Rescue operations do happen, experts told CT, but they are often a small part of anti-trafficking work. Anti-trafficking ministries in the US do the less dramatic work of offering hot meals during street outreaches, having safe houses available that involve long-term rehab and recovery, educating and supporting children at risk of exploitation, training employers to recognize trafficking, and collaborating with law enforcement. Sometimes ministries’ work looks like poverty fighting, addiction recovery, or relationship building.


Some of the trafficking fighting methods depicted in the film — creating an island where Ballard and his team ask traffickers to bring children, or one character buying children out of sex trafficking to free them — could inadvertently create more demand for trafficking children and worsen the problem.

Some might wonder what’s the big deal here. Even if Ballard was lying through his teeth, at least Sound of Freedom is raising awareness about child sex trafficking — and that’s all that matters, right? And besides, it’s just a movie; liberties are taken for dramatic effect all the time, so why should this be any different?

As I see it, the issue is not whether Sound of Freedom took liberties or not; every movie adaptation takes liberties, even those claiming to be inspired by a true story. (For what it’s worth, Angel Studios, the film’s distributor, published a lengthy blog post explaining how Sound of Freedom deviates from Ballard’s story.) The real issue is whether or not the original story on which the movie is based took liberties with the truth — and if Red Pilled America’s claims are accurate, that appears to be the case here. (At least one person has pushed back on Red Pilled America’s claims, though.)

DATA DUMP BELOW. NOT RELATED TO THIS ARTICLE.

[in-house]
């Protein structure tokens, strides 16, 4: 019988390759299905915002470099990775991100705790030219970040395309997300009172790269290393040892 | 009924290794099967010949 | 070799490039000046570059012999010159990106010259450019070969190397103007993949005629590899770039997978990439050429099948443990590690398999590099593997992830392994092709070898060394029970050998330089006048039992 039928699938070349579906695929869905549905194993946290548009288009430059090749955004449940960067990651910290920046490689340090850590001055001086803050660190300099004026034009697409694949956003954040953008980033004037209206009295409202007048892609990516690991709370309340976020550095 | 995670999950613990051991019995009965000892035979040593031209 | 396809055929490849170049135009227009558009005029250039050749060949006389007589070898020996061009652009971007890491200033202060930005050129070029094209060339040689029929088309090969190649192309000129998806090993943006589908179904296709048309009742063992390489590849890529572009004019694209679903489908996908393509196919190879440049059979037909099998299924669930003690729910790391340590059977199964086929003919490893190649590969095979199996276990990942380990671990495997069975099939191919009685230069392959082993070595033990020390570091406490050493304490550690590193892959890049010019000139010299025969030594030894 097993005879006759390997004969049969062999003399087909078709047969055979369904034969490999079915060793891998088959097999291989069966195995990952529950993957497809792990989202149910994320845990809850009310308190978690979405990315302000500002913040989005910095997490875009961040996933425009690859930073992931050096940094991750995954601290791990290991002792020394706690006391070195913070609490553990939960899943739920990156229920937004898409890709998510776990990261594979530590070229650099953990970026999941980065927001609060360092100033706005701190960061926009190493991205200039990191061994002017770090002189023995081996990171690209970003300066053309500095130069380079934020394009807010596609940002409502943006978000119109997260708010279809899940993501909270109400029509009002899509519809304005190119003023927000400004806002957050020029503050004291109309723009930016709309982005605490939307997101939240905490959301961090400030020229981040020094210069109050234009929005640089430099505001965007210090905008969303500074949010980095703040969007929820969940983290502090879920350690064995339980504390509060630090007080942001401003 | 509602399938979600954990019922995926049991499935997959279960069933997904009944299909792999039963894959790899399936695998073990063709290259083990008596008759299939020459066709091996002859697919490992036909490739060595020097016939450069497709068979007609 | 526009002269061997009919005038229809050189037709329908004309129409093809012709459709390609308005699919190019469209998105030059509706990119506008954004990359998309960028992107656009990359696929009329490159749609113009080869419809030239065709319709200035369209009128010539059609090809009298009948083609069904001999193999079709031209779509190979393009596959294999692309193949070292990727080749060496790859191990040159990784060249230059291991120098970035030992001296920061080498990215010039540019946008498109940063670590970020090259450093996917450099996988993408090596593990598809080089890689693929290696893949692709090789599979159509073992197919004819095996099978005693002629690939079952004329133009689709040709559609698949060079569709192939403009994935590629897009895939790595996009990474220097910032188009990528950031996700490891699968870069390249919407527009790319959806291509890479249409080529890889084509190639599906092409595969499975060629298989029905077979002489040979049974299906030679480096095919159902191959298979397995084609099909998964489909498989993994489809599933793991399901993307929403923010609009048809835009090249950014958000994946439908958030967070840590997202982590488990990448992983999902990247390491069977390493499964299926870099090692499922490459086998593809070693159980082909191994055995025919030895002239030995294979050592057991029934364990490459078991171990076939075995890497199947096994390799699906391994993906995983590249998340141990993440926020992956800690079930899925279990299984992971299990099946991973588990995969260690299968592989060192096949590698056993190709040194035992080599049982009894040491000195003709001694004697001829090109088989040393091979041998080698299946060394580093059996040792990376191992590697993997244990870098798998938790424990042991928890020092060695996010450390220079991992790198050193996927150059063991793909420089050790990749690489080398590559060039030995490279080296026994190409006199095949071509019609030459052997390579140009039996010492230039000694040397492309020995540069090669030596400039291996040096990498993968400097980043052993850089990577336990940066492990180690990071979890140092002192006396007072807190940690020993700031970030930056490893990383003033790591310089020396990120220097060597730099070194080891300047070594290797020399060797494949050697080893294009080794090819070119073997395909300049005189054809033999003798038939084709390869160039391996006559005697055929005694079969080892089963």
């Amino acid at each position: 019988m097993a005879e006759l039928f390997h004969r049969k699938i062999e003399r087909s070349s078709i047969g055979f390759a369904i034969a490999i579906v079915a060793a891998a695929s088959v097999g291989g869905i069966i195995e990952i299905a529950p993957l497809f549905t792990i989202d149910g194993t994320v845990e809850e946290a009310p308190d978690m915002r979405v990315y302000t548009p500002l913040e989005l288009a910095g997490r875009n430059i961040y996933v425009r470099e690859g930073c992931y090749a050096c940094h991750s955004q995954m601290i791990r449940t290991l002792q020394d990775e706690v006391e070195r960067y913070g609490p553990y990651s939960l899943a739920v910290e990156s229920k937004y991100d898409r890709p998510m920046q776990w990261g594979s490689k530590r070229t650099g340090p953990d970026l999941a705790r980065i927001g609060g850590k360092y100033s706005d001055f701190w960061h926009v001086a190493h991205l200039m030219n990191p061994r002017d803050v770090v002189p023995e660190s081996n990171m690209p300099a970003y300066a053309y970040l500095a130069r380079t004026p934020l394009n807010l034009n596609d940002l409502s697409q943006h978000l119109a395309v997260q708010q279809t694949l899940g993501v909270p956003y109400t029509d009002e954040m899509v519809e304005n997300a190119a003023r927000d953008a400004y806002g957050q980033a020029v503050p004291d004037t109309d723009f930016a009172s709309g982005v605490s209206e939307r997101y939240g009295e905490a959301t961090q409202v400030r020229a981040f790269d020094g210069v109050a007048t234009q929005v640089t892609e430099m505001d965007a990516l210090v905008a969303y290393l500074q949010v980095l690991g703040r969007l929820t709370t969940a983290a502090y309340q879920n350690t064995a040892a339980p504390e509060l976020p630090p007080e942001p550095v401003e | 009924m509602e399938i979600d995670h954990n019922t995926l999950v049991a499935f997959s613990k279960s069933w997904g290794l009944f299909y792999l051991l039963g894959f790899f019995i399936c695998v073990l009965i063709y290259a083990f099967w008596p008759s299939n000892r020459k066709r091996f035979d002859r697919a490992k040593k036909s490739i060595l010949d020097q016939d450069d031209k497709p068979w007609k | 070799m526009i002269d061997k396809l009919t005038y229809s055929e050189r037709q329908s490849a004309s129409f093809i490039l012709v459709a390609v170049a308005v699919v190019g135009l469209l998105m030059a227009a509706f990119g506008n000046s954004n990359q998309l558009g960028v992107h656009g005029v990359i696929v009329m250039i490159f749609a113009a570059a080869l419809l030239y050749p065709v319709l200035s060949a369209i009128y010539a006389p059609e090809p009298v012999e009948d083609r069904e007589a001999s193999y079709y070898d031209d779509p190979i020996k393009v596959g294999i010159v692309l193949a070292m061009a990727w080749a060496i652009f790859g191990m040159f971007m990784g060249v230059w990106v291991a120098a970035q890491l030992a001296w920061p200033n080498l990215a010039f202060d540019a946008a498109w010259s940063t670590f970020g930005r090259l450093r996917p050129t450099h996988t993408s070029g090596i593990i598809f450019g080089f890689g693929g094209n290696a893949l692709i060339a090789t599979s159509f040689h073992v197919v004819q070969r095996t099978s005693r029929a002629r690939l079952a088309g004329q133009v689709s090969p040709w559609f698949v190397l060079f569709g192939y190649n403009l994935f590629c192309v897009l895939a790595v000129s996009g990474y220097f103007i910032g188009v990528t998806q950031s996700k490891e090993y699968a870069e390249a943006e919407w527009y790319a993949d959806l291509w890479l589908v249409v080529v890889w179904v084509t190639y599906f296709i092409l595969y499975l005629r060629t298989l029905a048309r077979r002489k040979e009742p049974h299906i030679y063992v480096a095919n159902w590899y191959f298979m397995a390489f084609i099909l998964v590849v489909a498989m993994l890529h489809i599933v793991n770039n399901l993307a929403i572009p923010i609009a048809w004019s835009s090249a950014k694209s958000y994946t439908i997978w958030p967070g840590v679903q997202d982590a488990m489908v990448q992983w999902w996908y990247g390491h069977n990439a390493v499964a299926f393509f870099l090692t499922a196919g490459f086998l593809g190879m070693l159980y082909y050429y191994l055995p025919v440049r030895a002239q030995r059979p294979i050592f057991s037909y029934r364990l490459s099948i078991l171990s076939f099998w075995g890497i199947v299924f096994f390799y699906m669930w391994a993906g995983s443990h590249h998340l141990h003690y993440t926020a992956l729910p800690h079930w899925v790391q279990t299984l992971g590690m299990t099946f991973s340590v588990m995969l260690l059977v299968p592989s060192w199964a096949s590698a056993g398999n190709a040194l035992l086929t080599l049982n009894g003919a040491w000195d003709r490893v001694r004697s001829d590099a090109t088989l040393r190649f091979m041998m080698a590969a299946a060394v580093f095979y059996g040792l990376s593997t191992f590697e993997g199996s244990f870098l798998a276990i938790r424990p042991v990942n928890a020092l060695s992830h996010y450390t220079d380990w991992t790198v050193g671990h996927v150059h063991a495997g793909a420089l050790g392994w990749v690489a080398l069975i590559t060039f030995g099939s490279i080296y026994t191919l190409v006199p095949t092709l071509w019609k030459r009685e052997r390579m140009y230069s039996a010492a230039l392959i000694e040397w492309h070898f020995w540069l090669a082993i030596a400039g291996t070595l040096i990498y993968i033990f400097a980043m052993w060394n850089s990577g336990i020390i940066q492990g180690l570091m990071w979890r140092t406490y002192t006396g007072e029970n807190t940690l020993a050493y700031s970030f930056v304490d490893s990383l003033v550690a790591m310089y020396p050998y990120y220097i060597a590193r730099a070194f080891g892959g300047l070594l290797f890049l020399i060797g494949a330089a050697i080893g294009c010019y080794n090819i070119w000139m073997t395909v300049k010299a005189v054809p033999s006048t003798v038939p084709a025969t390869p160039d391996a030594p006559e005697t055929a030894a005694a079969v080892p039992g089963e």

The truth is never served by lies, not even lies told to advance a cause that everyone agrees is good. Deception and falsehoods, especially those utilized for any sort of gain (be it money, fame, or power) erode trust and raise suspicions — things that can’t be afforded when it comes to something as important as saving children from trafficking and exploitation.

On a related note, I worry that because this movie is targeted to Christian audiences, and it’s seeing a significant amount of cultural success, Christians will be less apt to think critically about it because it’s giving them a Moment. Much like 2004’s The Passion of the Christ (which also starred Caviezel), Sound of Freedom is proof that “faith-friendly” movies can hold their own against secular Hollywood. In other words, this movie has become something to be proud of, not just for the filmmakers, but for the film’s audience, too. It’s proof that Christians don’t need Hollywood for entertainment because they can make stuff that’s just as good.

There’s nothing wrong, of course, with niche audiences (like Christians) having media that both aligns with their values and achieves cultural success. But that doesn’t mean said media should be given a free pass when it comes to criticism; indeed, an audience should hold “their” media to an even higher standard, and not give it high marks just because it says what they like to hear. That’s when art stops being art and instead, becomes propaganda.

Update (7/17): This post has been updated with links to the film’s Rotten Tomatoes score and info about its box office numbers.